Assessment of model performance against empirical data is also crucial, and such data are often lacking with respect to their spatial distribution – after all the Arctic encompasses vast areas with limited accessibility and often challenging logistics. It must, therefore, be realized that neither models nor the empirical data on which to validate them correspond directly to reality; they are only our best estimates so far. For instance, comparison between empirical data on actual soil carbon stocks in high latitudes and those simulated by the soil models implemented in an ESM show that the models perform reasonably well at large scale, but are not able to explain variation at the scale of the model grid size 4.
Geomorphic processes such as cryoturbation often take place on spatial scales much lower than that of the model grid sizes. Cryoturbation can thus not be explicitly modelled within an ESM and is so far approximated as a general diffusion process 5. The yearly sequestration of carbon that comes out of such a modelling experiment is lower than what is found from field studies in the Arctic but is still a significant improvement to gain agreement between modelled and empirical data of total soil carbon stocks. The process of solifluction has, to my knowledge, so far not been incorporated into models that try to simulate the build-up of soil carbon in permafrost environments. Both cryoturbation and solifluction may experience a transient increase in activity upon permafrost warming 6, 7, thus potentially increasing soil organic carbon burial and to some extent counteract the effects of increased decomposition. More research is therefore essential to further our understanding of the effects of global warming on the permafrost environment and to refine this knowledge in the Earth System Models.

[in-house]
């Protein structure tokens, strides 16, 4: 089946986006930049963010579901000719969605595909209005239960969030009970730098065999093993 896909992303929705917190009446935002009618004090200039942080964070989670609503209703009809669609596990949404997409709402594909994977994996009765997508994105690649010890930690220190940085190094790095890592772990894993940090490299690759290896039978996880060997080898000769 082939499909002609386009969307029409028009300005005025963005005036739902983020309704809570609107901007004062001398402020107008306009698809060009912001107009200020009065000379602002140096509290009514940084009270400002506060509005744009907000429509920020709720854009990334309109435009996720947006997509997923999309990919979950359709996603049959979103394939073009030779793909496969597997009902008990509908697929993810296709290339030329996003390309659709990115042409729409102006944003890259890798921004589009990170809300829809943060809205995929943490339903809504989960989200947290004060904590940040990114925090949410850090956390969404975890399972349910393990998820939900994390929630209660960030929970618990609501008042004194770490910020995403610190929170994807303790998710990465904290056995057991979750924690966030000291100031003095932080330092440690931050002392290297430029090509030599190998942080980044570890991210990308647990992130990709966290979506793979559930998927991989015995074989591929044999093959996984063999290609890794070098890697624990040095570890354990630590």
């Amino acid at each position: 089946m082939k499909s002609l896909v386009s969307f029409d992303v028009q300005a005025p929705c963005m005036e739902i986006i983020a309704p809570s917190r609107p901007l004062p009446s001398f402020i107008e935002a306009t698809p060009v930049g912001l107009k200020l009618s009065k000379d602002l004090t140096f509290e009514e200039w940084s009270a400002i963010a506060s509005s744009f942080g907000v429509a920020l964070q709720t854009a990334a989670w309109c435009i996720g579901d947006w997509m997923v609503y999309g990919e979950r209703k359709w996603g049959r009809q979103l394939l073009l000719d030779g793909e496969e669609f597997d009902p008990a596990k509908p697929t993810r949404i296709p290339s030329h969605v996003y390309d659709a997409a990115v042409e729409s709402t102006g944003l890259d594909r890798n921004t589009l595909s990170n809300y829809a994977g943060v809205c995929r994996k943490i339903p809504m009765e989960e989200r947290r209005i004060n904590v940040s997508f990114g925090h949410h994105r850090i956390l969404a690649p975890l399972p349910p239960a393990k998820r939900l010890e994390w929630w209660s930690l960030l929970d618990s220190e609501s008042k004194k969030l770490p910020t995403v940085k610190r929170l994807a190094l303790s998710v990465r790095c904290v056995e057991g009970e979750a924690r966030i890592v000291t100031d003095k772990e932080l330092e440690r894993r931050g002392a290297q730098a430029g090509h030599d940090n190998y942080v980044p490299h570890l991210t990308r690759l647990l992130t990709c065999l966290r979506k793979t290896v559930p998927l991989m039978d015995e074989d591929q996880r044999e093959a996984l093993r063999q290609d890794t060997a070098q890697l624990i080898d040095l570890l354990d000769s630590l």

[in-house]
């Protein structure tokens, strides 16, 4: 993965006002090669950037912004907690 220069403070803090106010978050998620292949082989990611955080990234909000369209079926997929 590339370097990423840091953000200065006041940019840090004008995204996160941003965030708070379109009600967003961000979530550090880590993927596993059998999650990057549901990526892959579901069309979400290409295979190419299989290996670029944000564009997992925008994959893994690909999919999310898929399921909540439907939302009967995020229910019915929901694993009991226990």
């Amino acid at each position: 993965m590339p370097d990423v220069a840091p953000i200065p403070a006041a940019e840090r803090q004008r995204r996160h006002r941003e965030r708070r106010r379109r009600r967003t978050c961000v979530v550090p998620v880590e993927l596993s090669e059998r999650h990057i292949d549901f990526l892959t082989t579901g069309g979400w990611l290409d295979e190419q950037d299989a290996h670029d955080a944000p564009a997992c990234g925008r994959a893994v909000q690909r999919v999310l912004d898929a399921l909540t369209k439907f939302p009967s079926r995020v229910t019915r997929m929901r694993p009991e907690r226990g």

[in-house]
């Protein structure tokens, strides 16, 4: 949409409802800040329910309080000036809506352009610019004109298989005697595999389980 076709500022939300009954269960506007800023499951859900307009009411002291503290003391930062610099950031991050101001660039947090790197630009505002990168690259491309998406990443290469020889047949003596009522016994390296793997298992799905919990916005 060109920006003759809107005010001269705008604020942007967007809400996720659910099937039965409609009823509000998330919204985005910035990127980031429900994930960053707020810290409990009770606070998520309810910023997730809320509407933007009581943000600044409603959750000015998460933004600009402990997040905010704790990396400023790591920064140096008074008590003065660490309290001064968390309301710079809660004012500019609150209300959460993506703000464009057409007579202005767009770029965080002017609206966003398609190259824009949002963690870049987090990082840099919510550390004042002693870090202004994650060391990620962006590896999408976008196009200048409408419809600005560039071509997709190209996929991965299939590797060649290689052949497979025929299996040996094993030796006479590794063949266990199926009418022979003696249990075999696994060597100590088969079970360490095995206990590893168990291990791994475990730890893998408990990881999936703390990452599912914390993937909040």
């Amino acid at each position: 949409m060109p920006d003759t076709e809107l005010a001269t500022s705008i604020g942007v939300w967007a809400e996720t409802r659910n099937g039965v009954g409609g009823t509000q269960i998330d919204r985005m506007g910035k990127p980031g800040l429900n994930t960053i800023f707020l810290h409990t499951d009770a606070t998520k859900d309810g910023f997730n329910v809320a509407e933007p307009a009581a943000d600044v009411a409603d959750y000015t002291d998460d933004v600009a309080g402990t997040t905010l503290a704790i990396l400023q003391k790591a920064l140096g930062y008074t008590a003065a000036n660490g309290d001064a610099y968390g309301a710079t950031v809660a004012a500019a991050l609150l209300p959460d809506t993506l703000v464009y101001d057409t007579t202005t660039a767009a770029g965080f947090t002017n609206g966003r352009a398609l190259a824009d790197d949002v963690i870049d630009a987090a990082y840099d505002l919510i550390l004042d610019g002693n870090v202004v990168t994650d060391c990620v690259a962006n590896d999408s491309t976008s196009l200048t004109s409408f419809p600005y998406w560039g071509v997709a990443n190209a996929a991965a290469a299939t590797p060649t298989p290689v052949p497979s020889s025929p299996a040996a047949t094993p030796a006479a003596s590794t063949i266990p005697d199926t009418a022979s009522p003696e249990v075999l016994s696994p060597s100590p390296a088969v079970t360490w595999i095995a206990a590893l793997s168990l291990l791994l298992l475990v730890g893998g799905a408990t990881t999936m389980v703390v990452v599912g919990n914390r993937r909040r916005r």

1 Kääb, A., Girod, L., and Berthling, I. (2014): Surface kinematics of periglacial sorted circles using structure-from-motion technology: The Cryosphere, v. 8, p. 1041-1056.
2 Berthling, I., Hallet, B. & Sletten, R. (2014). Soil organic carbon content and age: case studies from Ny-Ålesund area, Svalbard. Book of Abstracts of EUCOP4 – 4 the European Conference on Permafrost 18-21 June 2014 – Évora, Portugal, p. 122.
3 Schuur, E., et al., Climate change and the permafrost carbon feedback. Nature, 2015. 520(7546): p. 171-179.
4 Todd-Brown, K., et al., Causes of variation in soil carbon simulations from CMIP5 Earth system models and comparison with observations. Biogeosciences, 2013. 10(3).
5 Koven, C., et al., On the formation of high?latitude soil carbon stocks: Effects of cryoturbation and insulation by organic matter in a land surface model. Geophysical Research Letters, 2009. 36(21).
6 Bockheim, J.G., Importance of cryoturbation in redistributing organic carbon in permafrost-affected soils. Soil Science Society of America Journal, 2007. 71(4): p. 1335-1342.
7 Harris, C., et al., The role of interannual climate variability in controlling solifluction processes, Endalen, Svalbard. Permafrost and Periglacial Processes, 2011. 22(3): p. 239-253.
Associate Professor Ivar Berthling
Department of Geography
Norwegian University of Science & Technology
Tel: +47 735 908 43